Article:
Top photo: Crossbill (vocal type unknown), Bashkino, Moscow region, Russia. 17th November 2007. Sergey Yeliseev.
Bird sound is a fascinating aspect of our interest in birds. The longer I have been birding the more I realise that the majority of the time, it is bird calls and song that attract my attention, often well before the visual stimulus. Last week I recorded several different Crossbill vocal types locally to me. Parakeet Crossbill, British Crossbill and Glip Crossbill were all heard and confirmed by sonogram. In North American there are another 9 vocal types, which it is argued may well behave and should be regarded as full species. My 3 Crossbill types were, intriguingly, all in distinct groups. Recording bird sound is relatively new to me- indeed a whole world of discovery!
Recording of a flock of ‘Glip Crossbills‘ (long vertical tick shapes) with a Red Grouse calling in background (double row of dark blobs at lower pitch), near Sheffield UK, November 2010
I never know where new learning is going to come from. There are only 16 houses on my road, and I suppose I thought of myself as the ‘bird expert’ of the street. Indeed I assumed there were no other birders on the street. Little did I know! Last summer 2 of my neighbours, Geoff and Corolla, to my complete surprise, invited me to go and for an evening walk to look for Nightjars. Nightjars! I am the streets only birder! I had no idea they would have even heard of a Nightjar, never mind know where to stake one out.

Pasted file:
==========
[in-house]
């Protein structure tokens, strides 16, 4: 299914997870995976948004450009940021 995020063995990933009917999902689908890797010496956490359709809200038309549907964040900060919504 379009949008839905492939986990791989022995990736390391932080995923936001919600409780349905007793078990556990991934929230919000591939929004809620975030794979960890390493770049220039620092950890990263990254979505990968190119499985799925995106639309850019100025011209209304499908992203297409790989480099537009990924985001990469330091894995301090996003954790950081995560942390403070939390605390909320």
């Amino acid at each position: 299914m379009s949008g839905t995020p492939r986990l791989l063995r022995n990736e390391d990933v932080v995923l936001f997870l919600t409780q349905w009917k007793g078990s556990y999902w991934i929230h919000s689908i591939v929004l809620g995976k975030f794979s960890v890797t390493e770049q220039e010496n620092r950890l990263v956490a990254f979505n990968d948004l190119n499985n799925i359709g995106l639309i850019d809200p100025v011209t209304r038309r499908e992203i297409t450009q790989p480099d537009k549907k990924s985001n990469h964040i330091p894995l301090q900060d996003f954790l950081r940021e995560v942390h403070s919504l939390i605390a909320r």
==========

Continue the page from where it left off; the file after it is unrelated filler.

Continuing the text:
Having been surprised once, I still wasn’t expecting last weeks conversation. Geoff came over as I got out of my car to tell me about his favourite bird song. Robin? Nightingale? No. Musician Wren.
Musician Wren? I am sure Gunnar knows about this South America species, but I had never heard of it. Geoff’s favourite bird song and he guided me to have a listen to it on Xeno-Canto (bird sound website). By now I was floored.
Well hats off to Geoff and a rebuke to me for my ignorant assumptions about my neighbours. It’s clear that the more I learn the more I realise how little I know – about both birds and my neighbours!
Just in case you have never heard the song of a Musician Wren, it is pretty cool. Have a listen and see why Geoff likes it.
And my favourite bird sound ever? Have a look at this:
Gunnar: Galapagos Frigatebird – a new split: But how shall you ID Galapagos Frigatebird when out of range? In a recent paper from Proceedings of
dAwN FiNe: Birds and bloggers: First, I want to say… Hello everyone! or, as you will see on all my future posts my signature How
Category:Birding North America
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